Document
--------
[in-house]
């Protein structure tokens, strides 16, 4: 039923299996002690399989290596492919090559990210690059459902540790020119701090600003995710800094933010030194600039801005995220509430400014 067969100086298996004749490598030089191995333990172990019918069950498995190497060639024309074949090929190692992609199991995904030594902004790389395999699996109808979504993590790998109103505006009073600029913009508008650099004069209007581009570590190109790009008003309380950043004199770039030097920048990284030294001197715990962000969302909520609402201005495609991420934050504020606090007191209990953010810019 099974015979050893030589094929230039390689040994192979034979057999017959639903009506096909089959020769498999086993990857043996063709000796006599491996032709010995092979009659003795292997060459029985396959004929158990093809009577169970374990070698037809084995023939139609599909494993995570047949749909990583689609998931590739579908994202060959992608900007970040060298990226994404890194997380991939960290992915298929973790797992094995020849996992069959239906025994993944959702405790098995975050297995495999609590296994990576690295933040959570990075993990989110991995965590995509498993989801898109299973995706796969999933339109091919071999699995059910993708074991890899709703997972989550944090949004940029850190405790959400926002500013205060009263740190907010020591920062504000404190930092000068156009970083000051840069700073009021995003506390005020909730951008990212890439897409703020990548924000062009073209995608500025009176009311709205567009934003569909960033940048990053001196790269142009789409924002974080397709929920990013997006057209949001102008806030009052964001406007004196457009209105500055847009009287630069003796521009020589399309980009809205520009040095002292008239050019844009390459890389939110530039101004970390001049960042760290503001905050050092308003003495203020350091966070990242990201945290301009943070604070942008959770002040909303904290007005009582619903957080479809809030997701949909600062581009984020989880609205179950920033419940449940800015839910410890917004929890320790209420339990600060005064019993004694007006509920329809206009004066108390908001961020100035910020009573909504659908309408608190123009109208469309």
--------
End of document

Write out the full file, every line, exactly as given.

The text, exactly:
[in-house]
């Protein structure tokens, strides 16, 4: 039923299996002690399989290596492919090559990210690059459902540790020119701090600003995710800094933010030194600039801005995220509430400014 067969100086298996004749490598030089191995333990172990019918069950498995190497060639024309074949090929190692992609199991995904030594902004790389395999699996109808979504993590790998109103505006009073600029913009508008650099004069209007581009570590190109790009008003309380950043004199770039030097920048990284030294001197715990962000969302909520609402201005495609991420934050504020606090007191209990953010810019 099974015979050893030589094929230039390689040994192979034979057999017959639903009506096909089959020769498999086993990857043996063709000796006599491996032709010995092979009659003795292997060459029985396959004929158990093809009577169970374990070698037809084995023939139609599909494993995570047949749909990583689609998931590739579908994202060959992608900007970040060298990226994404890194997380991939960290992915298929973790797992094995020849996992069959239906025994993944959702405790098995975050297995495999609590296994990576690295933040959570990075993990989110991995965590995509498993989801898109299973995706796969999933339109091919071999699995059910993708074991890899709703997972989550944090949004940029850190405790959400926002500013205060009263740190907010020591920062504000404190930092000068156009970083000051840069700073009021995003506390005020909730951008990212890439897409703020990548924000062009073209995608500025009176009311709205567009934003569909960033940048990053001196790269142009789409924002974080397709929920990013997006057209949001102008806030009052964001406007004196457009209105500055847009009287630069003796521009020589399309980009809205520009040095002292008239050019844009390459890389939110530039101004970390001049960042760290503001905050050092308003003495203020350091966070990242990201945290301009943070604070942008959770002040909303904290007005009582619903957080479809809030997701949909600062581009984020989880609205179950920033419940449940800015839910410890917004929890320790209420339990600060005064019993004694007006509920329809206009004066108390908001961020100035910020009573909504659908309408608190123009109208469309």